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The meat of the issue

The meat of the issue

Keeping Perspective

As you drive by a fast food joint, there’s a quite distinctive aroma that permeates the air. Can you smell it? It’s that savory sweet scent of cooking beef that welcomes you into a land of burgers, fries, and chicken tenders. Ruled by the omnipotent Burger King, this is a sacred place for fast food lovers and Americans alike. But recent events are starting to make people wonder: what’s really on the grill?

This past week, the identity of Burger King’s ground beef has been called into question. In a recent study by British sources, traces of horse DNA were found in one of the company’s meat suppliers. Silvercrest, a slaughterhouse that services Burger King, as well as a number of British food companies, is being investigated for the likely use of horse meat as cheap “filler” in their beef products.

British and Irish authorities are up in arms over this newest development, not only because it is a blatant misrepresentation of a product, but also because of the possible health implications. Horses can be treated with an anti-inflammatory drug called phenylbutazone. This drug is linked to cancer in human subjects.

In fact, the drug was found in horses slaughtered in Britain this past year. As if eating red meat wasn’t controversial enough, this newest development simply adds another layer to the complicated subject of whether or not the meat industry is worth supporting.  As one could expect, Burger King has stopped buying meat from the slaughterhouse in question.

Burger King’s choice to drop Silvercrest as a supplier seems quite obvious, but the whole ordeal should really serve as a wake-up call.  When choosing to buy from chains like McDonald’s, Wendy’s, Burger King, and their competitors, a person accepts poor quality for the sake of cheap food. There’s a certain cultural heritage in our fast food restaurants, but for a moment, let’s focus on the real meat of the issue: the food itself.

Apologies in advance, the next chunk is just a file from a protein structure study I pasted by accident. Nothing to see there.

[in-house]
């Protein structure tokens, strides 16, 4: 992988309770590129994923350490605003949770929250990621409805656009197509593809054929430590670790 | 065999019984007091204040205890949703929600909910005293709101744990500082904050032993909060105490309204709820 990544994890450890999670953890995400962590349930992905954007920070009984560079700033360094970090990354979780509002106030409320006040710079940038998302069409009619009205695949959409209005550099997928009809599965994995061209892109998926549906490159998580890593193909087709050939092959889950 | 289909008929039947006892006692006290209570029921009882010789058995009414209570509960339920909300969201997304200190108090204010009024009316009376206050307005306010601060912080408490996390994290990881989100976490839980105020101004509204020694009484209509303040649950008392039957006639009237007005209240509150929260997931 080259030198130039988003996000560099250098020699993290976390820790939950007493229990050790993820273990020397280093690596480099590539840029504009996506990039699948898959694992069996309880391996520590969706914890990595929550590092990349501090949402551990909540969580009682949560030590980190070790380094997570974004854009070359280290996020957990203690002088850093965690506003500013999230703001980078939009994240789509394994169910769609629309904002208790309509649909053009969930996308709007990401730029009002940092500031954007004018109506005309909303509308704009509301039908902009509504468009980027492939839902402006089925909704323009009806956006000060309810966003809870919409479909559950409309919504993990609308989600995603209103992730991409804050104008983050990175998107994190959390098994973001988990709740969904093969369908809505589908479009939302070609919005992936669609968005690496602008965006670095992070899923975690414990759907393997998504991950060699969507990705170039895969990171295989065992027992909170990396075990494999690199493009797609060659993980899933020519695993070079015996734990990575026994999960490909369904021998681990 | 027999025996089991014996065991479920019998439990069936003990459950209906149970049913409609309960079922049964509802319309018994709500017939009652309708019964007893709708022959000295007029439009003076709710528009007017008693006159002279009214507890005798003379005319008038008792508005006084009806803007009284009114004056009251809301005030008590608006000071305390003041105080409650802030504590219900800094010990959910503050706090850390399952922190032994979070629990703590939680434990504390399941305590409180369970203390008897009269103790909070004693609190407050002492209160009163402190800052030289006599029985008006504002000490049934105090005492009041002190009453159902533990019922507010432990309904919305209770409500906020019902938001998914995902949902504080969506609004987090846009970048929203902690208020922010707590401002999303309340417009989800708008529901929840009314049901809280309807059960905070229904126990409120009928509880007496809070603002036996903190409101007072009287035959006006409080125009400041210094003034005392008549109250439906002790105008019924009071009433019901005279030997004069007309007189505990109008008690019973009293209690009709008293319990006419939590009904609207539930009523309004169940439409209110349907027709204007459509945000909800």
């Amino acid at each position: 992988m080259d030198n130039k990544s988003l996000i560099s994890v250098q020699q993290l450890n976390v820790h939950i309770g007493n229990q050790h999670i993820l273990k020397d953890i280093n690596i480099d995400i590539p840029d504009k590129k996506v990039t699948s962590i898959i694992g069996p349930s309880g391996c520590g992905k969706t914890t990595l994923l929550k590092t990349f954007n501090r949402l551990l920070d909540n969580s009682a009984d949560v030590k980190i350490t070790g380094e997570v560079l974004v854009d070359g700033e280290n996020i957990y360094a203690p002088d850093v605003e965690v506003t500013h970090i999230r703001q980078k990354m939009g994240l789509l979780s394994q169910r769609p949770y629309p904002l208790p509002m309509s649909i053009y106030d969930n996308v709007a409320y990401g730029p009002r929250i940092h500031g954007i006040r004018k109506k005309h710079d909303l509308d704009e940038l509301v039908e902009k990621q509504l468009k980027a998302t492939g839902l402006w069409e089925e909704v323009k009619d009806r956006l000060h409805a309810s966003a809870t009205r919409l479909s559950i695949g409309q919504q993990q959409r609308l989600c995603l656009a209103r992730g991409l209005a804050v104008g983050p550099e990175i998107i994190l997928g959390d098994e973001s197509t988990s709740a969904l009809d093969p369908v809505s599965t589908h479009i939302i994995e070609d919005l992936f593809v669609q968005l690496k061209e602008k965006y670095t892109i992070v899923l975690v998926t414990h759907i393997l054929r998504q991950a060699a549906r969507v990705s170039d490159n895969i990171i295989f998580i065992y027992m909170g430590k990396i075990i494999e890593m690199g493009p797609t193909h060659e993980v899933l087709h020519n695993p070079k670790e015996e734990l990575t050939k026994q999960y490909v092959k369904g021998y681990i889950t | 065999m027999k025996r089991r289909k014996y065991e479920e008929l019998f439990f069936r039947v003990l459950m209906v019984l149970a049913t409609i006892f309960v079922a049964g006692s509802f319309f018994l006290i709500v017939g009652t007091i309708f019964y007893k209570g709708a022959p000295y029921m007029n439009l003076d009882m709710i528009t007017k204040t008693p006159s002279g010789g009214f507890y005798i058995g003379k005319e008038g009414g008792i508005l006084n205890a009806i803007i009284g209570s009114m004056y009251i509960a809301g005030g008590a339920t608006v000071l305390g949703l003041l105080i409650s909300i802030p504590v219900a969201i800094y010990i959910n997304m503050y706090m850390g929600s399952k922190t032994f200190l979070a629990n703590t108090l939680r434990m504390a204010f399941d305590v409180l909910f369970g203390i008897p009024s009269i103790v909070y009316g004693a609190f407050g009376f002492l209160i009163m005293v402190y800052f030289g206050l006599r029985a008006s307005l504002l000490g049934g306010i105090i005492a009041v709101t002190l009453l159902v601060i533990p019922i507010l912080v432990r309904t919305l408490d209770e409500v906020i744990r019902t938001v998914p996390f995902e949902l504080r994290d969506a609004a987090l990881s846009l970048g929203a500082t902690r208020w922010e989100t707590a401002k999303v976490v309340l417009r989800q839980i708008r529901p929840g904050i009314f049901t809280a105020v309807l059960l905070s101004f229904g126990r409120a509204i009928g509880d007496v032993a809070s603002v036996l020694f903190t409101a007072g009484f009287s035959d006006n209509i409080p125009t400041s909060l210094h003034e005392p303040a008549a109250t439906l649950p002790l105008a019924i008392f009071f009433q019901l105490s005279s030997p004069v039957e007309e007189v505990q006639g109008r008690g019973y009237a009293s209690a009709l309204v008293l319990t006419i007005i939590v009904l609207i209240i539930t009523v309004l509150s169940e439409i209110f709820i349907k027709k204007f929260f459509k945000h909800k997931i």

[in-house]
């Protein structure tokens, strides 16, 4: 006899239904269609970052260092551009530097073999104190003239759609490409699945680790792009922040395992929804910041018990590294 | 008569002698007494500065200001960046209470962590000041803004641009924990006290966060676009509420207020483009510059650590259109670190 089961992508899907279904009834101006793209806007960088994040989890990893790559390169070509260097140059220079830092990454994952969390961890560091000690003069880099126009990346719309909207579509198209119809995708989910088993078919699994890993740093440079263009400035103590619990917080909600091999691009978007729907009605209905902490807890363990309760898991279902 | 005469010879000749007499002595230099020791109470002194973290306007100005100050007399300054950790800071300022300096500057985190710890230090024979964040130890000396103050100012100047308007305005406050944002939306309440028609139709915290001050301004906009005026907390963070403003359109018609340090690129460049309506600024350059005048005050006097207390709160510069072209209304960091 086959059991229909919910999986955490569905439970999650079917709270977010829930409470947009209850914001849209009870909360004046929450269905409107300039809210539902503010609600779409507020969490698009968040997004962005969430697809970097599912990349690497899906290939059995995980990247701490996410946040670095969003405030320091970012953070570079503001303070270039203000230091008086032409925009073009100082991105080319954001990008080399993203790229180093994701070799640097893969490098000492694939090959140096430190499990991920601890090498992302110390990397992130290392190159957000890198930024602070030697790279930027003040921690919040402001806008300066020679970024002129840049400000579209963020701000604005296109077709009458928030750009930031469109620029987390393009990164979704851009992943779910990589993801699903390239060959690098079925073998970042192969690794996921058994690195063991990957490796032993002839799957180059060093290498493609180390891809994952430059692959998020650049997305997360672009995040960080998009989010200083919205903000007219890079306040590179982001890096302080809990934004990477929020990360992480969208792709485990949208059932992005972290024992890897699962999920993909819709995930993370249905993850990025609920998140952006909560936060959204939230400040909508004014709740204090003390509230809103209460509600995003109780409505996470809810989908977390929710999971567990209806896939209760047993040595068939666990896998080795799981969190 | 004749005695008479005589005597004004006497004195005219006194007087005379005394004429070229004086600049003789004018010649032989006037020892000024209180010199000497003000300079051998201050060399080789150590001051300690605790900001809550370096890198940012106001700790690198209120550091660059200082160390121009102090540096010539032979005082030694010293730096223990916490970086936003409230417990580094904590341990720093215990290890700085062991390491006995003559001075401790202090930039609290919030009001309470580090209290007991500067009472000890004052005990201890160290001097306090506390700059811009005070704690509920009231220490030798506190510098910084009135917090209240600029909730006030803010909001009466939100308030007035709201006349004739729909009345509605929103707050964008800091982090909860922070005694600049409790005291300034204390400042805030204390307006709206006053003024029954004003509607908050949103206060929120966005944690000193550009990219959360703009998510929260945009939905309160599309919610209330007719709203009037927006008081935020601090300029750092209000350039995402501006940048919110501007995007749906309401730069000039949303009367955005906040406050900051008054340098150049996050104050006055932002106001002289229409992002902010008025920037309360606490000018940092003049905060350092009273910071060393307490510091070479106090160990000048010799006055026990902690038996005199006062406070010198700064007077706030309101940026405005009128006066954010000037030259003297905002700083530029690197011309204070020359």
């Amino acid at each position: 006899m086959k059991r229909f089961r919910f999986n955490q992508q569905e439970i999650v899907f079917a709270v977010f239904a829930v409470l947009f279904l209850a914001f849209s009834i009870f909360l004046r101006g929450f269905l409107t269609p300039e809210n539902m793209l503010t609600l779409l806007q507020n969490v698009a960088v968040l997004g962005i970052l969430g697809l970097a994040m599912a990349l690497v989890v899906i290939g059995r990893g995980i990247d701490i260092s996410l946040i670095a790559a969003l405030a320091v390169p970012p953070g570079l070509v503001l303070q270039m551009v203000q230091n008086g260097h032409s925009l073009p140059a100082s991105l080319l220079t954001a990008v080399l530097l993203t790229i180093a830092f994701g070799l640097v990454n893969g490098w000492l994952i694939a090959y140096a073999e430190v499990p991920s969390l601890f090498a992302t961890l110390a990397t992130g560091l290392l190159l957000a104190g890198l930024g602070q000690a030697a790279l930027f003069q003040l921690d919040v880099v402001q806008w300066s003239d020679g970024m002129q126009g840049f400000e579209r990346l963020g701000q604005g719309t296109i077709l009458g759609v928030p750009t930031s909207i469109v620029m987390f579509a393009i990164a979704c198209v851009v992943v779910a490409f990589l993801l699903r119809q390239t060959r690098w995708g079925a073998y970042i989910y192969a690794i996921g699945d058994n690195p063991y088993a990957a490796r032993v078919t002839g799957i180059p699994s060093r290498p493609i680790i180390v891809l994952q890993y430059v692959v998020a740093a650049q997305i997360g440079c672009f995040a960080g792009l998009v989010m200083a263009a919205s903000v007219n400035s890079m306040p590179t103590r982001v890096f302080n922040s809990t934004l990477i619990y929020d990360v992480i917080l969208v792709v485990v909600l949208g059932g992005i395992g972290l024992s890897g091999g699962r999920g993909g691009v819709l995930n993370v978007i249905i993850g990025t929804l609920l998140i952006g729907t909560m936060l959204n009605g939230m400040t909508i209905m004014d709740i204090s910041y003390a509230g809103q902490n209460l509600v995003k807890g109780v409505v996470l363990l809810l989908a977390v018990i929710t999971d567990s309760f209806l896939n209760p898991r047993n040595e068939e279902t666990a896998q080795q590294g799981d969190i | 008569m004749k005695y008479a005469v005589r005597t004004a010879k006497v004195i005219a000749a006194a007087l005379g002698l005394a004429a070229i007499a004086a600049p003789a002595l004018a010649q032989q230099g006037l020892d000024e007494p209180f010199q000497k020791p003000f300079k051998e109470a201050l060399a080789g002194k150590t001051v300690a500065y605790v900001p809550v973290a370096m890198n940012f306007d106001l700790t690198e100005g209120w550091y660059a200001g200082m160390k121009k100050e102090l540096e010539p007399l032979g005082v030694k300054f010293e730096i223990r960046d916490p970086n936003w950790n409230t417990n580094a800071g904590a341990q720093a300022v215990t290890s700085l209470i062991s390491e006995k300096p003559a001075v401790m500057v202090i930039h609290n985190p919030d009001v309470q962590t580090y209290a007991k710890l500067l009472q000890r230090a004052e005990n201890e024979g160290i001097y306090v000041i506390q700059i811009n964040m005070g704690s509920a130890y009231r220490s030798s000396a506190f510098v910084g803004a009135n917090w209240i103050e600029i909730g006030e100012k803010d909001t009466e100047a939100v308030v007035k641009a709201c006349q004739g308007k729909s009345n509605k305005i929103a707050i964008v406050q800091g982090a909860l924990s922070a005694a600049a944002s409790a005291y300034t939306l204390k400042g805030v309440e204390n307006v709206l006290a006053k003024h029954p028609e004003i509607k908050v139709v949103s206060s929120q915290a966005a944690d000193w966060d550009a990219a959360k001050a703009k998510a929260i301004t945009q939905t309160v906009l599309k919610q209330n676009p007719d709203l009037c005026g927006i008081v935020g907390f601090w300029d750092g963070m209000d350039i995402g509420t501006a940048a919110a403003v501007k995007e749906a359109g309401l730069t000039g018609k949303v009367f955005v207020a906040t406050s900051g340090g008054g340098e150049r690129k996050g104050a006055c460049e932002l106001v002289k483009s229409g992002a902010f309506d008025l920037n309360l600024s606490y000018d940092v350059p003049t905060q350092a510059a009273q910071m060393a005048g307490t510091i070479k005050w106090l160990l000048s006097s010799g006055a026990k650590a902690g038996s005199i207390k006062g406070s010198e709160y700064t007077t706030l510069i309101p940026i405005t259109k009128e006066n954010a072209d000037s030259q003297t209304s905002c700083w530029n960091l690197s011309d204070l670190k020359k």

Who among us can say that they are 100 percent positive about the origins and nature of our food? Anyone who has eaten a nice juicy hot dog or a thick slice of bologna cannot claim to be a conscious consumer.

Let me refresh you on one of this summer’s food scares: the pink slime. Videos of Pepto-Bismol pink goo being added to vats of ground beef hit the Internet sometime late last summer. There was a reasonable amount of public outrage and general disgust on the part of the consumers. The media had a hay-day with the footage, but little else followed.

The hysteria faded to a dull murmur of vigilant vegetarians after a few weeks. It doesn’t seem that people are too interested in changing things when it comes to their groceries and favorite dives. With this most recent development in the quality of our meat, I don’t expect much to change either.

Our bellies supersede our minds when it comes to food. When my stomach aches from hunger pangs, I rarely think about where my banana is coming from or the source of my Jiffy peanut butter.

Everyone is guilty of being selfish when it comes to food. What, besides food, is something solely yours to enjoy?  Whether it’s a nice juicy burger or a marinated chicken breast, people enjoy their meat. But, at the end of the day, the nature of our meat doesn’t account for much. Next time you buy a Whopper, remember that the phrase “burger” is pretty loose term. Beef, bison, horse, pork, chicken, goat… it’s all just meat as far as your stomach is concerned.

Ashley Yarus is a freshman studying Chemical Engineering. Her ability to doodle anchors has increased exponentially within the last week. She is feeling slightly crushed now that magical snow no longer covers the campus.

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